Realizing my dreams and losing the guilt

This morning we didn’t have much on the schedule, so we were able to sleep in a little bit before heading out to look at some calves. Pappy had us again today, and we spent about two hours looking at a herd of stocker calves discussing signs of illness and methods of surveillance and treatment. After that we were released to spend the day however we wished.

I went straight to the grocery store to stock up for the month.


On the schedule for the rest of the day:
Food prep for the week
Working with the horses
Run +/- Jillian Michaels workout
Cleaning the house

Over the past few weeks I’ve been keeping a list of ideas for blog topics as they come to me, and today I want to talk about some important things I’ve learned in my final year or two of vet school.

It is SO important that you realize your dreams and make them happen.
I went into vet school with the pipe dream that I would one day be an upper level sport horse or Olympic team veterinarian. My first few years of veterinary school, however, I worked towards a more “practical” goal of becoming a mixed animal veterinarian with a focus on equine medicine. At some point during those first two to three years, I realized that: 1) I wasn’t able to commit 100% to being a spectacular equine veterinarian if I was working on dogs and cats and 2) I wasn’t doing justice to the dogs and cats if I was focusing so thoroughly on equine medicine. Many nights were spent discussing my future with my boyfriend. He insisted that I follow my dreams and told me a million times that he would support me and help me to get where I wanted to go (thank you so much boyfriend!). This led me to the decision to track large animal during my fourth year with an equine focus.

I had to consciously realize that my dream was not to be a mixed animal veterinarian, but to be a veterinarian who is able to travel with and treat some of the most athletic horses in the world. This created a lot of guilt for me, and it’s taken me until now to recognize it and let it go. I felt like I was betraying my training and my vocation as a veterinarian, to essentially turn my back on small animal medicine.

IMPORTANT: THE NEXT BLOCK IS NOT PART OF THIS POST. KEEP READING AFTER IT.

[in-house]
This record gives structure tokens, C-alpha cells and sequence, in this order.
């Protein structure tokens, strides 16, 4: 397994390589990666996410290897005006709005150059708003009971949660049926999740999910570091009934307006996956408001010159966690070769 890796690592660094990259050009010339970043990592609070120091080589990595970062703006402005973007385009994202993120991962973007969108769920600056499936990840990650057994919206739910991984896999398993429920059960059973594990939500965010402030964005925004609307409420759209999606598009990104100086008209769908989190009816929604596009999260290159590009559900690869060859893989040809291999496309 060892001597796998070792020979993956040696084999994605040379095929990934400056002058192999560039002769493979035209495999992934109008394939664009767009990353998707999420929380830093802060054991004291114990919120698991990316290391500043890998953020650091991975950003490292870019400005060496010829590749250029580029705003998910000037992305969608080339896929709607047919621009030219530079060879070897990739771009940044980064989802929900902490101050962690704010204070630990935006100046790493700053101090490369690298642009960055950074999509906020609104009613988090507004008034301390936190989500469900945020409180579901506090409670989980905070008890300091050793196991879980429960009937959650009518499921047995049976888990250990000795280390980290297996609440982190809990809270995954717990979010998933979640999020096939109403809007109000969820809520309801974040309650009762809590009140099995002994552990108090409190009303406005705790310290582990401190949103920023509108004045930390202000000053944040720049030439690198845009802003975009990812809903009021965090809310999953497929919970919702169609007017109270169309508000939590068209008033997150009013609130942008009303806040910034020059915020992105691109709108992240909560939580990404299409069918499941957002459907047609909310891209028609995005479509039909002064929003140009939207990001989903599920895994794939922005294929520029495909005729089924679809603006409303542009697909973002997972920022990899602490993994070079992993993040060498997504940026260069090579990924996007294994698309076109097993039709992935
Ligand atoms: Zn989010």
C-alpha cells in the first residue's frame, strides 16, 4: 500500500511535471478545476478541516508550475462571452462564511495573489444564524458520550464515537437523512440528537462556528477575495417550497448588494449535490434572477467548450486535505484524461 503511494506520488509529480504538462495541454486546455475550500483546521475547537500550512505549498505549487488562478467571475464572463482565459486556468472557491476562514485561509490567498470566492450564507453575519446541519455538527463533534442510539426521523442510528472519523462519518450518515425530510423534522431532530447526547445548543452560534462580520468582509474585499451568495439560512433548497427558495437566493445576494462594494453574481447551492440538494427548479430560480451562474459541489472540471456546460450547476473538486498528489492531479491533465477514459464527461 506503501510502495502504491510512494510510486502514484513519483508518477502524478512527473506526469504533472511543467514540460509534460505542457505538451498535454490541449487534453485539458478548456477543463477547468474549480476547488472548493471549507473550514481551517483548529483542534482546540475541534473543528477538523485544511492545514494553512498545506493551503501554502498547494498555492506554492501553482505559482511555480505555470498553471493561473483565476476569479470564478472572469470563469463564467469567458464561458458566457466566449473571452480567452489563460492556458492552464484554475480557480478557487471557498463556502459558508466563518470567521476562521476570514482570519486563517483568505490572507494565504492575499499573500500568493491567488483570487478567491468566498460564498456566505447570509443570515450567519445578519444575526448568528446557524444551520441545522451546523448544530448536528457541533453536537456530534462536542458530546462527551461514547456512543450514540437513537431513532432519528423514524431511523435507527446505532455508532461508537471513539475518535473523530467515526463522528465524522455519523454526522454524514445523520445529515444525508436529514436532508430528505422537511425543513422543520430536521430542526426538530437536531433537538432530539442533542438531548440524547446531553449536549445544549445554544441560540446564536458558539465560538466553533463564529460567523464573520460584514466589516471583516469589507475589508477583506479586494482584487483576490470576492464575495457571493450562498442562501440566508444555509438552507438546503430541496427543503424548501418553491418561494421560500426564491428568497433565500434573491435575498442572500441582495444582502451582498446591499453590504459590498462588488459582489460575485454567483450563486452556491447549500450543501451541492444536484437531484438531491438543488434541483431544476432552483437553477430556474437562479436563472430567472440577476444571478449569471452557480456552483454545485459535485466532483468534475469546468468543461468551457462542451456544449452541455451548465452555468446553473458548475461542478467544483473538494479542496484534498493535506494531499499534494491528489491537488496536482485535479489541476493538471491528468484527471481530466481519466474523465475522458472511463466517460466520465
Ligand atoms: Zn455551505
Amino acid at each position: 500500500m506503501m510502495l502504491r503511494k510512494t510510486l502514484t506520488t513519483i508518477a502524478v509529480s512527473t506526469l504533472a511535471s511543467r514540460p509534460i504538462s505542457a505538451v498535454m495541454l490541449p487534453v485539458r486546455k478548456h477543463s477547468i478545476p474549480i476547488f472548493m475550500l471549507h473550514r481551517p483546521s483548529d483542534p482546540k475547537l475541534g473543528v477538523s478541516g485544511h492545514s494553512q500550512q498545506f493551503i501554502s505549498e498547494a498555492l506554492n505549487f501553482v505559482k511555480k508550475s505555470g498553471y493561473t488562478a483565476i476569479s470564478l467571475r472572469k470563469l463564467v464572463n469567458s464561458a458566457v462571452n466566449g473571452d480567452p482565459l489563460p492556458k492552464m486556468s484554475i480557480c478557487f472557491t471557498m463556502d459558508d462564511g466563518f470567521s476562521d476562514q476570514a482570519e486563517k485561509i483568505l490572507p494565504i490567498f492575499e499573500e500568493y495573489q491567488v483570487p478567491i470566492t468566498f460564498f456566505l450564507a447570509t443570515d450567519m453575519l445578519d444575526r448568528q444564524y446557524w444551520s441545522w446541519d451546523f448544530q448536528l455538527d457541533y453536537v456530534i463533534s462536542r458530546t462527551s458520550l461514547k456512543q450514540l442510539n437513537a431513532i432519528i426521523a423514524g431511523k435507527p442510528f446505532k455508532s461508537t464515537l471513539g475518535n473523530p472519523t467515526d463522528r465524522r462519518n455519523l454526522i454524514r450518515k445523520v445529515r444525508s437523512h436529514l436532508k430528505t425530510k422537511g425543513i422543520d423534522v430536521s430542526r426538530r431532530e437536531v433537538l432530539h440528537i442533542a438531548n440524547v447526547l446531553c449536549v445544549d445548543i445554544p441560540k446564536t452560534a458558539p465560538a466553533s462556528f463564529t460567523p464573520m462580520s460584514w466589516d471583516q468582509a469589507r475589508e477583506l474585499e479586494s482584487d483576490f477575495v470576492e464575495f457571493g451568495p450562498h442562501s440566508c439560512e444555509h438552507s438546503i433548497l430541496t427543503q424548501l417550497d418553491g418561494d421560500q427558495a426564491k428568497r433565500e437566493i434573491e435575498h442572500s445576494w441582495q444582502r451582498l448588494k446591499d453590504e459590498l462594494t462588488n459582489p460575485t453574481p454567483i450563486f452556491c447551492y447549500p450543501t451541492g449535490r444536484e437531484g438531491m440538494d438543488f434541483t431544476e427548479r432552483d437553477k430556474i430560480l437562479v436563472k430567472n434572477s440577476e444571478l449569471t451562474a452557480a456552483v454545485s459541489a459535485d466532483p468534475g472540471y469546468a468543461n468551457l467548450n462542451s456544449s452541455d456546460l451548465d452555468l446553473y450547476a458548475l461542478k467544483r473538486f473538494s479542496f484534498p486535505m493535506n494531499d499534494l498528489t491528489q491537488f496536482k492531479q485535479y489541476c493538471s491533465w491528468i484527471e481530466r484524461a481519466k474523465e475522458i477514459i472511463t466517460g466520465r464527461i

How many times have you heard the saying, “if you love what you do, you won’t ever work a day in your life”? And how many times during vet school have I questioned my dedication to veterinary medicine? I think these questions have stemmed from the fact that I am not happy in a hospital setting, and while I do enjoy working with dogs and cats, my true passion is for equine competition medicine. I want to be outside, at horse shows, spending time with the people who remind me of the people I grew up with. I want to work with horses like my own, and I want to help their riders get the most out of these incredible athletes that they can.

Last fall I was offered a sport horse internship (beginning this June) at one of the largest equine hospitals in the country. I am so excited that soon I will be doing exactly what I love, hanging out at horse shows all day, year round, while still practicing veterinary medicine.

So, what is my take home message for you? Do what you love. Even if you think it’s impossible or doesn’t exist, the perfect job is out there for you. It might not even exist yet, but you have to persevere and try to find a way to make your dream job happen for you.


7 thoughts on “Realizing my dreams and losing the guilt

  1. Thanks for the reminder! I’m having similar vet career doubts/a young life crisis right now so it’s good to hear that others have survived the journey and are still pursuing what they initially came in to vet school to do.

  2. Ahhh the life of a young veterinary student! How I remember those days even though it has been 16 years! Boy, does life ever fly by!